Friday, May 14, 2021/3 Sivan, 5781
Parashat B’midbar Numbers 1:1−4:20
For seven weeks, many of us have gathered every morning for prayer, community, and reflection. We began during Passover when we celebrated our liberation from Egyptian bondage. Sunday morning will be our last day counting the omer – the days between our Exodus and Revelation. That evening, we will finally arrive at Shavuot, a holiday that celebrates receiving the Torah.
This year, the omer journey has felt particularly significant. It marks our ancestor’s journey, as they walked through the desert with hope in their hearts but uncertainty and anxiety. They hated slavery, but the expanse of the wilderness before them, without markers or signs, was at times even scarier.
This week we study the Torah portion B’midbar, which means “In the wilderness.” Over the past fourteen months, we, too, have been living through a period of precariousness and hardship. We, like the Israelites, have done our best to respond to challenges that we could not have predicted and to help one another along the way.
This Sunday, our Omer journey comes to an end. At 4 pm, a phenomenal group of teenagers will lead us in a Shavuot service. They will chant the Ten Commandments and affirm their Jewish identity as we embrace the Torah once more. Shavuot is always a special holiday, but this year the occasion will be especially celebratory. Sunday night’s service will be the first one in our temple’s sanctuary in over a year. The service will be sparsely attended. Only Confirmation families will be present in person, but everyone is welcome to join through Zoom, Facebook Live, or YouTube for this special service. We are hoping that there will be more hybrid services within the coming weeks and months. How this progresses will largely be dependent on the answers from the reopening survey that we recently sent out. (If you haven’t yet responded, please do!)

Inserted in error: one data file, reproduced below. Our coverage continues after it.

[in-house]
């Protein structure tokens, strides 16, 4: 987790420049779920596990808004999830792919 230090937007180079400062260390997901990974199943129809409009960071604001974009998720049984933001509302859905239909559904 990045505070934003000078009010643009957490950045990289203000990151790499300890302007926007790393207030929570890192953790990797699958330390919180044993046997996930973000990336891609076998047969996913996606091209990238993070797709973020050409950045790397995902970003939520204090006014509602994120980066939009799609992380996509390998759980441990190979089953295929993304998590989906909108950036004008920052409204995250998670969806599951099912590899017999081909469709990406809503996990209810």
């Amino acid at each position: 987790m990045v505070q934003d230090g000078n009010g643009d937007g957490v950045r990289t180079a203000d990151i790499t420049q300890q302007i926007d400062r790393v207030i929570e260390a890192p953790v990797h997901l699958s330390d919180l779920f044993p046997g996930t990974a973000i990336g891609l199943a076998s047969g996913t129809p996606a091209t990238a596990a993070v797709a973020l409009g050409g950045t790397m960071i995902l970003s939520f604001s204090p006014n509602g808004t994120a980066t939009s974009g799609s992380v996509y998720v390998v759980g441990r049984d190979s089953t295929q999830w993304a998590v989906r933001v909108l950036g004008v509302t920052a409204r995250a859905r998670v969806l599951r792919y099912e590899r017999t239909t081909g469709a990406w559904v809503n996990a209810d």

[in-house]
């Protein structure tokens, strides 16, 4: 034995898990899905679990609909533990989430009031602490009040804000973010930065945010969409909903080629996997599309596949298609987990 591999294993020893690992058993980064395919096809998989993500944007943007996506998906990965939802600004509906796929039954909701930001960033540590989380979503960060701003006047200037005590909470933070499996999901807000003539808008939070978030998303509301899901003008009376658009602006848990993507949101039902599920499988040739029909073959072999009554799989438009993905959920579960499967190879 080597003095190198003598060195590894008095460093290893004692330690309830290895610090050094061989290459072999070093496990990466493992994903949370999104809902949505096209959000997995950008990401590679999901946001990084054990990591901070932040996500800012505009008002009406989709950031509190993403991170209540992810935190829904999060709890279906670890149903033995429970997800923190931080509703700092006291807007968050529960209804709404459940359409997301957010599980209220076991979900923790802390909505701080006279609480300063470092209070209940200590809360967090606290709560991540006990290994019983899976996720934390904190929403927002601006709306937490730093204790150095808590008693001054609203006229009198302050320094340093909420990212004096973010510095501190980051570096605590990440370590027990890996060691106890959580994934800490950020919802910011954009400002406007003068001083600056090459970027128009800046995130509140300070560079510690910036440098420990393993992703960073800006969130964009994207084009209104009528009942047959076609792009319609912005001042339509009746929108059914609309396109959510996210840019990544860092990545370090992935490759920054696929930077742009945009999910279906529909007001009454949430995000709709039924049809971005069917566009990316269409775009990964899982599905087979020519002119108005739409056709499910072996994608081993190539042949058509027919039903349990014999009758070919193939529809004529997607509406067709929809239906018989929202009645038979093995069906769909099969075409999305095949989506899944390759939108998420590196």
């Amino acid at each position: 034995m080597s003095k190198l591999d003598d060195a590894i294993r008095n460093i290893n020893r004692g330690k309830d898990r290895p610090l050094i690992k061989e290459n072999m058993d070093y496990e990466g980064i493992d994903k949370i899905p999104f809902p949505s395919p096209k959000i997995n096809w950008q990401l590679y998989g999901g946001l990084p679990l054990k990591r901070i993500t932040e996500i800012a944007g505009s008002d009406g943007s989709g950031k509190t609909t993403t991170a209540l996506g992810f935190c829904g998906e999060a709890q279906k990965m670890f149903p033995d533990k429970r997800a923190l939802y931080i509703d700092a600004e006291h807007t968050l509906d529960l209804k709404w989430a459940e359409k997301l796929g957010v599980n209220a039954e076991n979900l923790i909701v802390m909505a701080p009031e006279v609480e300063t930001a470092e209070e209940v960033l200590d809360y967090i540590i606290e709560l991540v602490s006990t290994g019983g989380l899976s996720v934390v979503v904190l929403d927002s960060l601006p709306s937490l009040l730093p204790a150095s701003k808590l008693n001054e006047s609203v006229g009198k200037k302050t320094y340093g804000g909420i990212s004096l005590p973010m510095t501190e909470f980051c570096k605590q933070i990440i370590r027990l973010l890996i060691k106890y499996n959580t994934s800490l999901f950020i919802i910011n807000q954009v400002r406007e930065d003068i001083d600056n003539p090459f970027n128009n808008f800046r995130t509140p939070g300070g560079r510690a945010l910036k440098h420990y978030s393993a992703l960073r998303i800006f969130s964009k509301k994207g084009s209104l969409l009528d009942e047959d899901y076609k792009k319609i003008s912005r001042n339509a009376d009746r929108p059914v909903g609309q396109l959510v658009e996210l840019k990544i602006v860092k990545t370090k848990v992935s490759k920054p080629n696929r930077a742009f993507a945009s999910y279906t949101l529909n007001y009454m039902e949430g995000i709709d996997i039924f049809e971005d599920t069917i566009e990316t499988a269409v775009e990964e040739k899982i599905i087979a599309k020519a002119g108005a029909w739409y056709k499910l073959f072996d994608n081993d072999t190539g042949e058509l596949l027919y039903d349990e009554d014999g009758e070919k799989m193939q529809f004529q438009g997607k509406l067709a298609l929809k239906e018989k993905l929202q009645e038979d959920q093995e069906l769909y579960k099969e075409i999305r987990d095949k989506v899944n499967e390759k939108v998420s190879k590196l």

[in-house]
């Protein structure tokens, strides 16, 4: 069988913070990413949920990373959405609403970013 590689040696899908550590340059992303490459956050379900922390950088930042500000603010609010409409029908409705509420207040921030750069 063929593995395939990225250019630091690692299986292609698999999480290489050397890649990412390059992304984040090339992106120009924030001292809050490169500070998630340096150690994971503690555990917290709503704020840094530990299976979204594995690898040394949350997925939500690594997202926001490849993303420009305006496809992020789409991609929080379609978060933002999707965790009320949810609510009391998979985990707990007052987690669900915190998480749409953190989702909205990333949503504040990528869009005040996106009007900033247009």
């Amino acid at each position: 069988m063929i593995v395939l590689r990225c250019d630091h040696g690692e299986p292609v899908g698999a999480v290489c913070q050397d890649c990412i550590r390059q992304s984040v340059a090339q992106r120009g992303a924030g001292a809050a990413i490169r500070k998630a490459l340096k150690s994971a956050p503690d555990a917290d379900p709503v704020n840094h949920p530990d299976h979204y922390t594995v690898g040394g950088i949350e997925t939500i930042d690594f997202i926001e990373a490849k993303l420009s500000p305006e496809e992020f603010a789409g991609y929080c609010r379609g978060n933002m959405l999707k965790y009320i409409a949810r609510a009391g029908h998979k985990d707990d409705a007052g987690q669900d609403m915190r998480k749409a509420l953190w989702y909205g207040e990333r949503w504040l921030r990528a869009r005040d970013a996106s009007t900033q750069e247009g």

It feels fitting that our incredible teens will lead our first multi-access service. Despite the challenges of Torah school online, each of them has worked hard to continue their Jewish education and prepare for this service. They have shown incredible resilience, commitment, and connection to the Jewish community. They have adapted continually to the changing circumstances of the pandemic with poise and grace.
When the Jewish people prepare to go into the promised land, God offers Joshua two words repeatedly. Those words are Chazak ve’ematz, “Be strong and resolute.” God knew that the Israelites’ journey was far from over. There would be many hurdles along the way. But God also knew how strong and wise they were. With the best interests of the community on their minds and hope in their hearts, God wished them strength for the journey ahead.
Let us celebrate that we can enjoy a service from our gorgeous sanctuary, and let us continue to be patient, thoughtful, and understanding as we traverse the journey ahead. Chazak ve’ematz, may we be strong and resolute.
Shabbat Shalom and Chag Sameach,
Rabbi Cassi Kail